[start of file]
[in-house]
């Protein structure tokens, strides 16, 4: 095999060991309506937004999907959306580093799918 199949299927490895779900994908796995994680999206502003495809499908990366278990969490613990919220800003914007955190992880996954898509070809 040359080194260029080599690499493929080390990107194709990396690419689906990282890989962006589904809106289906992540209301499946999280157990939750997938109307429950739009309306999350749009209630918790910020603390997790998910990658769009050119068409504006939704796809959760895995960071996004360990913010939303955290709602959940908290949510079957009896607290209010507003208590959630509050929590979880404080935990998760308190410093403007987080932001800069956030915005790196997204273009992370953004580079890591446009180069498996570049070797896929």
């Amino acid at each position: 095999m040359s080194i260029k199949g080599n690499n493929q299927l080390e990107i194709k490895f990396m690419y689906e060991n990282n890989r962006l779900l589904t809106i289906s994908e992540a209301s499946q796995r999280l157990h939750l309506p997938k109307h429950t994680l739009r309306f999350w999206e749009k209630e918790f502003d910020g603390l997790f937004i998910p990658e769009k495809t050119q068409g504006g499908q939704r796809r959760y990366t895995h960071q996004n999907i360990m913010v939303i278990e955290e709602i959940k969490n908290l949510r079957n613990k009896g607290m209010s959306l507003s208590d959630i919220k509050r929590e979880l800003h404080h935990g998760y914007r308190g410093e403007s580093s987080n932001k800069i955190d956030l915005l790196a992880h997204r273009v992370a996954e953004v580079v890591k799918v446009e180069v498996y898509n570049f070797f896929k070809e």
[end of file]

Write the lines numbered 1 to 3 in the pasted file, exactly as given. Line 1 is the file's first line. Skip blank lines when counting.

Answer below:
[in-house]
């Protein structure tokens, strides 16, 4: 095999060991309506937004999907959306580093799918 199949299927490895779900994908796995994680999206502003495809499908990366278990969490613990919220800003914007955190992880996954898509070809 040359080194260029080599690499493929080390990107194709990396690419689906990282890989962006589904809106289906992540209301499946999280157990939750997938109307429950739009309306999350749009209630918790910020603390997790998910990658769009050119068409504006939704796809959760895995960071996004360990913010939303955290709602959940908290949510079957009896607290209010507003208590959630509050929590979880404080935990998760308190410093403007987080932001800069956030915005790196997204273009992370953004580079890591446009180069498996570049070797896929």
């Amino acid at each position: 095999m040359s080194i260029k199949g080599n690499n493929q299927l080390e990107i194709k490895f990396m690419y689906e060991n990282n890989r962006l779900l589904t809106i289906s994908e992540a209301s499946q796995r999280l157990h939750l309506p997938k109307h429950t994680l739009r309306f999350w999206e749009k209630e918790f502003d910020g603390l997790f937004i998910p990658e769009k495809t050119q068409g504006g499908q939704r796809r959760y990366t895995h960071q996004n999907i360990m913010v939303i278990e955290e709602i959940k969490n908290l949510r079957n613990k009896g607290m209010s959306l507003s208590d959630i919220k509050r929590e979880l800003h404080h935990g998760y914007r308190g410093e403007s580093s987080n932001k800069i955190d956030l915005l790196a992880h997204r273009v992370a996954e953004v580079v890591k799918v446009e180069v498996y898509n570049f070797f896929k070809e």